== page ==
Evaluative metering is also linked to the AF point in use, so it is worth remembering this, particularly if you are in the habit of focusing and recomposing. Interestingly, spot metering is only linked to the central 1.5% of the viewfinder, not to the AF point in use. Partial metering, which takes up 7.2% of the frame, and centreweighted average are also available.
Image: A good amount of detail from both highlight and shadow areas can be recovered from raw images
The dynamic range of the EOS 5D Mark III is generally good, with the camera doing a fine job of making sure there is highlight detail. Of course, this sometimes leaves shadows slightly underexposed, although enough detail can be recovered without introducing noise, particularly at lower sensitivities.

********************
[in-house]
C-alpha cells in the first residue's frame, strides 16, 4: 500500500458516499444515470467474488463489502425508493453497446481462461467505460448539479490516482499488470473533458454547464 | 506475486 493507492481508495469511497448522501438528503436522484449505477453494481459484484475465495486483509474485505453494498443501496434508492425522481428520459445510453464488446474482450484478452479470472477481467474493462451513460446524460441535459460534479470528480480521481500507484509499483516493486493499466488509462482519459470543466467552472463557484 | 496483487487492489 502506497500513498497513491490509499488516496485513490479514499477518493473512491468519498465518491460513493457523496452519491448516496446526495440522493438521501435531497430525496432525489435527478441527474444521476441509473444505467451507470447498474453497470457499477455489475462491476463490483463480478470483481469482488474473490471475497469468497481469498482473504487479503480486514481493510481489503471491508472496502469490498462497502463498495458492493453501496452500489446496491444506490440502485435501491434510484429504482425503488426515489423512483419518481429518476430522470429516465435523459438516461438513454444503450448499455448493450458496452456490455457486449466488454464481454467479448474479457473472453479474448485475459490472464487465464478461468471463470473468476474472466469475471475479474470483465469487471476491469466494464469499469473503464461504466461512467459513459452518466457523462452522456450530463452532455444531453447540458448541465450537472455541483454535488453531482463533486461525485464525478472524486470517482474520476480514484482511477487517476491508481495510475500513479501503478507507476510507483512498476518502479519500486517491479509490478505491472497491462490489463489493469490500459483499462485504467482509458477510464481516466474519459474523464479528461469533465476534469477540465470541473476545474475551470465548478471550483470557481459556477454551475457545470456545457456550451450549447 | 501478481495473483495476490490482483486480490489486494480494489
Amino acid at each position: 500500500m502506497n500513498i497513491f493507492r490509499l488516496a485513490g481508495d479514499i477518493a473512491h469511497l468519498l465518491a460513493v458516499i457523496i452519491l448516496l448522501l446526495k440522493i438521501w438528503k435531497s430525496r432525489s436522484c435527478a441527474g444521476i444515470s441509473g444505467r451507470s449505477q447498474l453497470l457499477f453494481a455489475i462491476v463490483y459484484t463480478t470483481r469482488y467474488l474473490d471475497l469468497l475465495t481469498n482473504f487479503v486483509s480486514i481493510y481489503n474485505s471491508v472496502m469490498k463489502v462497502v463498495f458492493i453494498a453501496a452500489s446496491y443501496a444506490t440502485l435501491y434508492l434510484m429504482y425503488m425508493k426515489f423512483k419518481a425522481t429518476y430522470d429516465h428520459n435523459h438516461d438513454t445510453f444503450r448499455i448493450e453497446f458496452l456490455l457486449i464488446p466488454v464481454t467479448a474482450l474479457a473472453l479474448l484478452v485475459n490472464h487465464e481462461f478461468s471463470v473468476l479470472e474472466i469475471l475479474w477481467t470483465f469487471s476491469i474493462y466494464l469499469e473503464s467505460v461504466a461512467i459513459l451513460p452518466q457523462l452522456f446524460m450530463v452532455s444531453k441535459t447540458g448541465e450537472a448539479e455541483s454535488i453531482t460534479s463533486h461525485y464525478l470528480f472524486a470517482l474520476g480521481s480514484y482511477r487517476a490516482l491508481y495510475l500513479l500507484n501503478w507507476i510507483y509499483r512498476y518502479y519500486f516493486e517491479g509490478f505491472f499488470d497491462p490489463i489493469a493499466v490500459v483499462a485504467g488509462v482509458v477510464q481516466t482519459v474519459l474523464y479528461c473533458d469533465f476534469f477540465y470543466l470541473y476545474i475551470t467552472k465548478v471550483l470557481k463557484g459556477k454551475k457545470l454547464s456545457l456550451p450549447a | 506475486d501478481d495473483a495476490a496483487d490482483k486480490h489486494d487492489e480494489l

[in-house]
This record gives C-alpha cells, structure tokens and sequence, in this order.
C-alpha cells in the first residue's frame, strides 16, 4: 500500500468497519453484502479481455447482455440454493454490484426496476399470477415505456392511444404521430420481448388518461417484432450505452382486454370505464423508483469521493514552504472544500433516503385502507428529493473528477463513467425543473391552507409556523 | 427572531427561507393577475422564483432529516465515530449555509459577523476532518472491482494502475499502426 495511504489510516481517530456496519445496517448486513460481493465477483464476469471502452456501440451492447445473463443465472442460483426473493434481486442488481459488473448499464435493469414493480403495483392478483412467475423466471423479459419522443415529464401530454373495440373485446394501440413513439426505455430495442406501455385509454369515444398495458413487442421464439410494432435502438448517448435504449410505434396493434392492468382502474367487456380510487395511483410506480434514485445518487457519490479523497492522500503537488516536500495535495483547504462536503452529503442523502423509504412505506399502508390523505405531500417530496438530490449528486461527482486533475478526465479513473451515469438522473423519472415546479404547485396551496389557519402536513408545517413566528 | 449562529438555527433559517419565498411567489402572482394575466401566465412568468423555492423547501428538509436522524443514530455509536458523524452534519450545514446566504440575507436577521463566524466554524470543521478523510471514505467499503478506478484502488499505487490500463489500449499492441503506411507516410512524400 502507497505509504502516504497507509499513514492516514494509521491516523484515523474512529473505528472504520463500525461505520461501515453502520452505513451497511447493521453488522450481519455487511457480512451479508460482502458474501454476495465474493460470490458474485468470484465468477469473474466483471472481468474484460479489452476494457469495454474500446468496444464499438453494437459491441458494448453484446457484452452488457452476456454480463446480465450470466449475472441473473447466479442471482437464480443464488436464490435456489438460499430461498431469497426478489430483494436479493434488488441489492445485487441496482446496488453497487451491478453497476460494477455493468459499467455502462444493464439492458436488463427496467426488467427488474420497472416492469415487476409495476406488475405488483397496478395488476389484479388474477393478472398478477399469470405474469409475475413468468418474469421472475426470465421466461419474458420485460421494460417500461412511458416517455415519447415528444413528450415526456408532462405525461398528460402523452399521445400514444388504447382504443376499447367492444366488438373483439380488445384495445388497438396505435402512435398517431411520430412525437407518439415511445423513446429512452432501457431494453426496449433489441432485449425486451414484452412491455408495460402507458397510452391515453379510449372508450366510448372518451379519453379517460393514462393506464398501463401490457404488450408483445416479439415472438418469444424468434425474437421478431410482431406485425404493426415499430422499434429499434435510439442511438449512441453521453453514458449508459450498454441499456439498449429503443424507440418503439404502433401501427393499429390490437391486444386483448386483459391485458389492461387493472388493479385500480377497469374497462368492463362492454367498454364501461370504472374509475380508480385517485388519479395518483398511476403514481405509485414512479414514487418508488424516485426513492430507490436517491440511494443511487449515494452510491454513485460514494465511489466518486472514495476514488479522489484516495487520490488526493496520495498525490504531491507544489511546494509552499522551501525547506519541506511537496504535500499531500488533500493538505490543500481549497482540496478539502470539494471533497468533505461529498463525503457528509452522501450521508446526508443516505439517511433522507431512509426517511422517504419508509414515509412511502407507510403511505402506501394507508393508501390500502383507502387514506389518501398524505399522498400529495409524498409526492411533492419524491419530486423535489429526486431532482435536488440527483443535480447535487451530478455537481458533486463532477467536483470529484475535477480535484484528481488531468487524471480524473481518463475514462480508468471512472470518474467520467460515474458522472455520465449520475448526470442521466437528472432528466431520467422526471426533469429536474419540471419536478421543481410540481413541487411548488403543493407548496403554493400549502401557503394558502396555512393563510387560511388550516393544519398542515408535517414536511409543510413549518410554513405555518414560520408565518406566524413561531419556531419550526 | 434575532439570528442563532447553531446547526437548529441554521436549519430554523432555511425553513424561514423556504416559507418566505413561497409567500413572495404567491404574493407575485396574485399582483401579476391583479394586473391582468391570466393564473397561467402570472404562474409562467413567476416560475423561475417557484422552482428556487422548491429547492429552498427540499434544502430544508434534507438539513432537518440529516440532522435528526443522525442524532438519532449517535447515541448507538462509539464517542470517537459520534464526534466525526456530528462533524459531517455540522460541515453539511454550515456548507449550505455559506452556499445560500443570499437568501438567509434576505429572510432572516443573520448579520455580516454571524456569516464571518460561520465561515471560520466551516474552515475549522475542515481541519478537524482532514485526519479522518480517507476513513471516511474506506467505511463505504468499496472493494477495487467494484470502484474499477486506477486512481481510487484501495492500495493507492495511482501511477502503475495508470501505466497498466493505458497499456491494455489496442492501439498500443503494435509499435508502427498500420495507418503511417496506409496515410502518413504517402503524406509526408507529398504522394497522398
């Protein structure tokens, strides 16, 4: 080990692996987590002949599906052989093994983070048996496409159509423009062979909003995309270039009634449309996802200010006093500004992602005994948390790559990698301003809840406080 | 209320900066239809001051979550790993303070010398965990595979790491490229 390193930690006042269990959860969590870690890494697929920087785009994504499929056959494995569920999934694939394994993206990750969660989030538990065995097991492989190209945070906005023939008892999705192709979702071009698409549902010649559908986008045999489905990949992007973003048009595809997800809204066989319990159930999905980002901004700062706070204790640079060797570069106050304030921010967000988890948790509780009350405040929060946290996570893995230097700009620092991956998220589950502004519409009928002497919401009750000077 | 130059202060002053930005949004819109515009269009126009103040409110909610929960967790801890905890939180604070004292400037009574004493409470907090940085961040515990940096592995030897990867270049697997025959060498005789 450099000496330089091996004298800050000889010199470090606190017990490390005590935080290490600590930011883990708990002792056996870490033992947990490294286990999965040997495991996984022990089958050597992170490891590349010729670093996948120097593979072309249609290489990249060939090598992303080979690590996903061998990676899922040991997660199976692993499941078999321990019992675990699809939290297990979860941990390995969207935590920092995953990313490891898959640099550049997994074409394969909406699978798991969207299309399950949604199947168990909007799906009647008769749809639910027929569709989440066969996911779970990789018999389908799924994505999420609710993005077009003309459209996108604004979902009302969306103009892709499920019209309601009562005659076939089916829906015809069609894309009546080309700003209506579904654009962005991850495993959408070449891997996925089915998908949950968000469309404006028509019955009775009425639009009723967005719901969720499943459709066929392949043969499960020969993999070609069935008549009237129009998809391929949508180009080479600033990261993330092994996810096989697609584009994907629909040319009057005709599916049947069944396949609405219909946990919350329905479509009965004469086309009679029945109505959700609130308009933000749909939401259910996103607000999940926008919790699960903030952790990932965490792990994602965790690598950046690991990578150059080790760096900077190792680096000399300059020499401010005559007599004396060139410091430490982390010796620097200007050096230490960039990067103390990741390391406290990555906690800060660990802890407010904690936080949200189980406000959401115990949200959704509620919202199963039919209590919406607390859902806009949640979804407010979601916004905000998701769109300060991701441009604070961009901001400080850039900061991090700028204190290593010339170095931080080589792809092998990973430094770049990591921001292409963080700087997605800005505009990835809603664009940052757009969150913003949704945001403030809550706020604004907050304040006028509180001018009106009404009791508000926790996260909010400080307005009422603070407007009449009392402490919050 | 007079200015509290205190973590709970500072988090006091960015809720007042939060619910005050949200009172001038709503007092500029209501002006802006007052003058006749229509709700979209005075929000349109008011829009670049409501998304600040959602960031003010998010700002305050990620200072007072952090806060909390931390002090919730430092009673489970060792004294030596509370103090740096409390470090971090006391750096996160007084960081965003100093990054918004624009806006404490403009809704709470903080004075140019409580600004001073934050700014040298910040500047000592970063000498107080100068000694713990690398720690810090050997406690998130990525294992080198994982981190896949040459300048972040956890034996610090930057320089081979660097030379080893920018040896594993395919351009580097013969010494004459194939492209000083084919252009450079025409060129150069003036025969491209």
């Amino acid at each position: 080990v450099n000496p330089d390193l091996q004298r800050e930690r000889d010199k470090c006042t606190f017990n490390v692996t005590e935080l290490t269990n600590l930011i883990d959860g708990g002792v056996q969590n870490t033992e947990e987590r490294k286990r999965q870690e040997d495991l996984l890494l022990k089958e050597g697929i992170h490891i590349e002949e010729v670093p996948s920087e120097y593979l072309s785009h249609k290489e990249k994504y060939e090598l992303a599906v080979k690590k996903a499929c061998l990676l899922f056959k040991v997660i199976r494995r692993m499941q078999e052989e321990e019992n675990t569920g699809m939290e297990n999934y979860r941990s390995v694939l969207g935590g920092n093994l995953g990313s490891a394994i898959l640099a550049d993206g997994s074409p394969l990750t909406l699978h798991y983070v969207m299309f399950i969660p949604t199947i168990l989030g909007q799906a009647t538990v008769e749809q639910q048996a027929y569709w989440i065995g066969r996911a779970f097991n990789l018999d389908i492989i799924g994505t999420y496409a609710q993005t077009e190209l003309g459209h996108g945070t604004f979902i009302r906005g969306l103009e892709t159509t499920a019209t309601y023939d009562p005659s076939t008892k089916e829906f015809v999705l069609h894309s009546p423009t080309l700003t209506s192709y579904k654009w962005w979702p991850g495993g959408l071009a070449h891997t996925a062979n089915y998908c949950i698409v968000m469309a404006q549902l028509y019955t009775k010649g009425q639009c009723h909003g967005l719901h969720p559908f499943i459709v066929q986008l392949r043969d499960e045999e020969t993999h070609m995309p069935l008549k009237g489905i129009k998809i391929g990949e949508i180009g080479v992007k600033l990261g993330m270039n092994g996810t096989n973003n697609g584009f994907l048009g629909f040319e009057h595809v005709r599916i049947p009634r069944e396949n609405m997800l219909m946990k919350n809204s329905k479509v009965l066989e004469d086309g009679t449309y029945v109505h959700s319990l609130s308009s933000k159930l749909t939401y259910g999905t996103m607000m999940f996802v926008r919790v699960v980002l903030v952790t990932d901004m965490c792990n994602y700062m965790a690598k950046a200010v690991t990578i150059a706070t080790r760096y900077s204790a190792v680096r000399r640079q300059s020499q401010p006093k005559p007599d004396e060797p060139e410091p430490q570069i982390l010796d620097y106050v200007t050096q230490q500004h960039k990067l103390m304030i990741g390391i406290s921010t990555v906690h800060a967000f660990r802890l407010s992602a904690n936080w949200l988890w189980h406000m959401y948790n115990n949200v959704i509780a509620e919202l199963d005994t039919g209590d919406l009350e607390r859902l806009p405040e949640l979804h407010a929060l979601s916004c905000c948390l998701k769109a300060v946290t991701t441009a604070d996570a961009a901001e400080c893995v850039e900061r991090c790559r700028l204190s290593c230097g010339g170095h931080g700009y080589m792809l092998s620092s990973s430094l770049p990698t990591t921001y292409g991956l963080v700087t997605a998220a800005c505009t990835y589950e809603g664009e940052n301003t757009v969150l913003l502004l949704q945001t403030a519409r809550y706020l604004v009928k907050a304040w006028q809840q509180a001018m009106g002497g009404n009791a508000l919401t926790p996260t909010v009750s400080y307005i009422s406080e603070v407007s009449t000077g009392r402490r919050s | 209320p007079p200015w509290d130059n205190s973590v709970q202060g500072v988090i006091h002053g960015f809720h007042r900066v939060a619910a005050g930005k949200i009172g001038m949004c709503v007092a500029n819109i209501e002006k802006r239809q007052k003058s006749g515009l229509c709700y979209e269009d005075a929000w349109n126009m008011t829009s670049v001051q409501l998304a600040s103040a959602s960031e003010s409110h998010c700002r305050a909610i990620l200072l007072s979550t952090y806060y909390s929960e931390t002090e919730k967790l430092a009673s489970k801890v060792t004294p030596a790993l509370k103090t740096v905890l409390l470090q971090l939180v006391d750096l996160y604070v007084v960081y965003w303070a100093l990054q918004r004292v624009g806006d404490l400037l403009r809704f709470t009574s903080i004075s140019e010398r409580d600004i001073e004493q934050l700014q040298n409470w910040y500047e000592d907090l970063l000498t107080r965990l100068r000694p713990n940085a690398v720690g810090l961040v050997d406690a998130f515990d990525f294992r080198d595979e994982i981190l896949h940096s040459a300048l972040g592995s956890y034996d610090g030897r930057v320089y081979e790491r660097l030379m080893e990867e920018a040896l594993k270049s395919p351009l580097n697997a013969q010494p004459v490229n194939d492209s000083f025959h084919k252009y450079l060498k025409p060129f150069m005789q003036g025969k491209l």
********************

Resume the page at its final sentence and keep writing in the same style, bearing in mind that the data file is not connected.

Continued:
Photographers who capture images as raw files have far more scope for recovering highlight and shadow detail in raw-conversion software. However, those shooting JPEG images may want to take advantage of the 5D Mark III’s highlight tone priority mode.
This seems to work by underexposing images to retain more highlight detail, and then boosting the shadows and midtones to compensate for the underexposure. I found that the reduction in exposure was usually as little as 0.3EV, which is enough to recover some finer highlight details while only requiring a slight boost to shadows.
This means that noise in these darker areas doesn’t become much more of an issue. Once again, though, to minimise the effect of noise, I would recommend using the highlight priority tone only on sensitivities below ISO 400.
Noise Resolution and Sensitivity